Herb Science Group Shows Weaknesses of New Unpublished Study
Austin, TX (May 17, 2005). The popular herb black cohosh reduces hot flashes and other symptoms associated with menopause in most published clinical trials, said the American Botanical Council (ABC), a leading nonprofit herbal science organization.ABC was responding to a press release issued May 15 summarizing an unpublished double-blind, placebo-controlled clinical trial on 132 women conducted by researchers at the Mayo Clinic in Scottsdale, Arizona.1 The researchers concluded that black cohosh pills used in their trial did not provide any noticeable benefit for menopause symptoms when compared to placebo. The findings are being reported at this weeks’ meeting of the American Society of Clinical Oncology in Orlando, Florida.ABC stressed that there are numerous weaknesses and problems with the trial described in the press release from Mayo Clinic. For example, a full report describing the trial’s results has not yet been completed and subjected to the necessary peer-review process required for publication in a reputable medical journal. Further, the trial was only four weeks in length, probably too short to measure any effect from the product tested, since most clinical trials on black cohosh have run for three to six months. (The trial had a cross-over design, i.e., women took black cohosh or a placebo for four weeks, and then switched for another four weeks, after a brief “washout period.” Thus, the amount of time any group of women experienced the herb was four weeks, generally acknowledged by most black cohosh experts as being too short a period to produce a measurably beneficial effect.)Another area of potential ambiguity in this trial is the black cohosh product employed. The researchers attempted to produce a replica of Remifemin®, the German black cohosh product with the most clinical research (see below), according to an email from Barbara Pockaj, MD, the principal investigator in the trial. Dr. Pockaj said that a smaller pilot trial that she conducted previously showed positive results when she used Remifemin but she was unable to obtain this product from its manufacturer for the larger trial now being reported. Consequently, she and her colleagues chose to try to produce a duplicate product. It is not clear to what extent the researchers were actually successful in replicating an exact match of Remifemin.As the world’s leading black cohosh product, Remifemin has been shown effective in numerous clinical trials, including a larger and longer trial just published.2 This trial concluded that Remifemin was effective in relieving menopausal symptoms. The randomized, multicenter, double-blind, placebo-controlled trial on 304 menopausal women demonstrated that 40 mg of the German black cohosh preparation produced clinically significant benefits, particularly in women in early stages of menopause, with no significant adverse side effects.“Most of the clinical trials published to date on black cohosh have demonstrated positive results in helping to treat various symptoms of menopause,” said Mark Blumenthal, founder and executive director of ABC. “The evidence supporting the benefits and relative safety of this traditional herb is becoming increasingly clear.”Menopausal symptoms include the well-known hot flashes (sometimes called hot flushes), as well as night-time perspiration, vaginal dryness, and mood swings. According to ABC, several European black cohosh preparations have been shown to be effective in alleviating these conditions. At least 14 clinical trials on black cohosh preparations support their safety and efficacy in treating menopause-related symptoms, including hot flashes, perspiration and mood swings, according to Gail Mahady, PhD, Assistant Professor of Pharmacy Practice at the University of Illinois at Chicago, who has reviewed most of the research on black cohosh for a monograph for the World Health Organization. Most of these published trials are based on the two leading black cohosh products: Remifemin® (an isopropranolic extract produced by the German company Schaper and Brümmer, and imported into the U.S. by GlaxoSmithKline) and Klimadynon® (a hydro-ethanolic [water and grain alcohol] extract produced by the German company Bionorica and imported by Bionorica USA). Black cohosh, also known by either its scientific names (Actaea racemosa and Cimicifuga racemosa) is a member of the buttercup family (Ranunculaceae) native to the Eastern United States. The roots and rhizomes (lateral roots) of the herb have a long history of use by native American tribes to deal with genitourinary complaints in women. An extract of black cohosh has been used in German clinical practice since the mid-1950s with safe and effective results, and black cohosh preparations have been approved by the German government as nonprescription medications for treatment of menopausal symptoms. Black cohosh has become increasingly popular as the most widely-used natural alternative to hormone replacement therapy (HRT). The herb’s popularity with middle-aged women and gynecologists grew significantly after the summer of 2003 when a large-scale government-sponsored clinical trial on HRT was halted prematurely after evidence that HRT was responsible for an increase in cancer and cardiovascular disease in menopausal women. Black cohosh preparations ranked eighth of all herbal supplements sold in mainstream retail outlets in 2004, according to data from Information Resources in Chicago as reported in the current issue of HerbalGram, ABC’s quarterly journal. Total retail sales of black cohosh in all channels of trade are difficult to estimate, but may be as high as $76 million in 2003, a jump of about 28% in sales from the previous year, according to Nutrition Business Journal.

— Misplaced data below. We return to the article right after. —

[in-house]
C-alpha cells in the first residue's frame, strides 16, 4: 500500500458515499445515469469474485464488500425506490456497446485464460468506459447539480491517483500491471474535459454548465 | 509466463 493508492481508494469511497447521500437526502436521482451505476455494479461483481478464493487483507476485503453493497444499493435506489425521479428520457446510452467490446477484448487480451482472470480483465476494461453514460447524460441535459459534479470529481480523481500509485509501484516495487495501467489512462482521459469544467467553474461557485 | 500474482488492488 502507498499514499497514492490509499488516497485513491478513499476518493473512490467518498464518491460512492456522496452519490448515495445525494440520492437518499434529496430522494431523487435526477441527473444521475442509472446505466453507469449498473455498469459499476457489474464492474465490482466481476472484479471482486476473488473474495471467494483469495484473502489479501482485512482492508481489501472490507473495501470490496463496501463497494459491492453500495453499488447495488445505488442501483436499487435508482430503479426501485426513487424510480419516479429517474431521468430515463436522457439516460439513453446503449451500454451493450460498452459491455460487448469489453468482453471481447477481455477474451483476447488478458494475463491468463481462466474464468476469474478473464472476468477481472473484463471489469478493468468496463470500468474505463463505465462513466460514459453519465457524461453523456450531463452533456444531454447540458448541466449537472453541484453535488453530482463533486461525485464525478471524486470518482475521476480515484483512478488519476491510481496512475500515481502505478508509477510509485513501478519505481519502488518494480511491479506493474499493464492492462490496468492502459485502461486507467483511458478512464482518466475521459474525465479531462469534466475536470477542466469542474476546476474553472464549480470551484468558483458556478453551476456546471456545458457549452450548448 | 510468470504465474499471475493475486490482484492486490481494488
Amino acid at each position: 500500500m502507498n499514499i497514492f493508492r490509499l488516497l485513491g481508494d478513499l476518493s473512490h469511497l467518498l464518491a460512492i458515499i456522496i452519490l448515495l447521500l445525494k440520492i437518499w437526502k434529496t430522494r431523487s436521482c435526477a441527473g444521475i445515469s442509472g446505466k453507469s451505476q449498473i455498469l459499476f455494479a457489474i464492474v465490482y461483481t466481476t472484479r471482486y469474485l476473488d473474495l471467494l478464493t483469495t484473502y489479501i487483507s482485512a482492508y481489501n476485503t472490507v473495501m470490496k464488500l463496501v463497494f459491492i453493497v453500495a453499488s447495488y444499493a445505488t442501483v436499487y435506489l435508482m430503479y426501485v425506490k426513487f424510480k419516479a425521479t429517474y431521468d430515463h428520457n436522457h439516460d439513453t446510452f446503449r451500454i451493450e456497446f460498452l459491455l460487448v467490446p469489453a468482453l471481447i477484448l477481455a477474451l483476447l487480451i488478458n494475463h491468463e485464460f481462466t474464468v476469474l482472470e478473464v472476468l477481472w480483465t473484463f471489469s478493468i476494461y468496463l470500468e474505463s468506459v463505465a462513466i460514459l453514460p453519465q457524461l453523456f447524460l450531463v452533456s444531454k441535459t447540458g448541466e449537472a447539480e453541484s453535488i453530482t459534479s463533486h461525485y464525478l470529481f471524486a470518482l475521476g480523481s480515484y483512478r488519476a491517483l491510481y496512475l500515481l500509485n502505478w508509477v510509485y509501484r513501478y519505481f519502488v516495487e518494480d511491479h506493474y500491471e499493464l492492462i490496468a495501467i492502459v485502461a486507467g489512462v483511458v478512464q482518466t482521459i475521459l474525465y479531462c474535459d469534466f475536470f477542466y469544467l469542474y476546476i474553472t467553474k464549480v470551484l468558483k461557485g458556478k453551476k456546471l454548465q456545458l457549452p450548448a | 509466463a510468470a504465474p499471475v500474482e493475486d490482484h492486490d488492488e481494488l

1 Mayo Clinic Researchers Report on Effectiveness of Treatments for Hot Flashes [press release]. Scottsdale, AZ: Mayo Clinic; May 15, 2005.
2 Osmers R, Friede M, Liske E, Schnitker J, Freudenstein J, Henneicke-von Zepelin H-H. Efficacy and Safety of Isopropanolic Black Cohosh Extract for Climacteric Symptoms. Obstet Gynecol 2005;105:1074-83.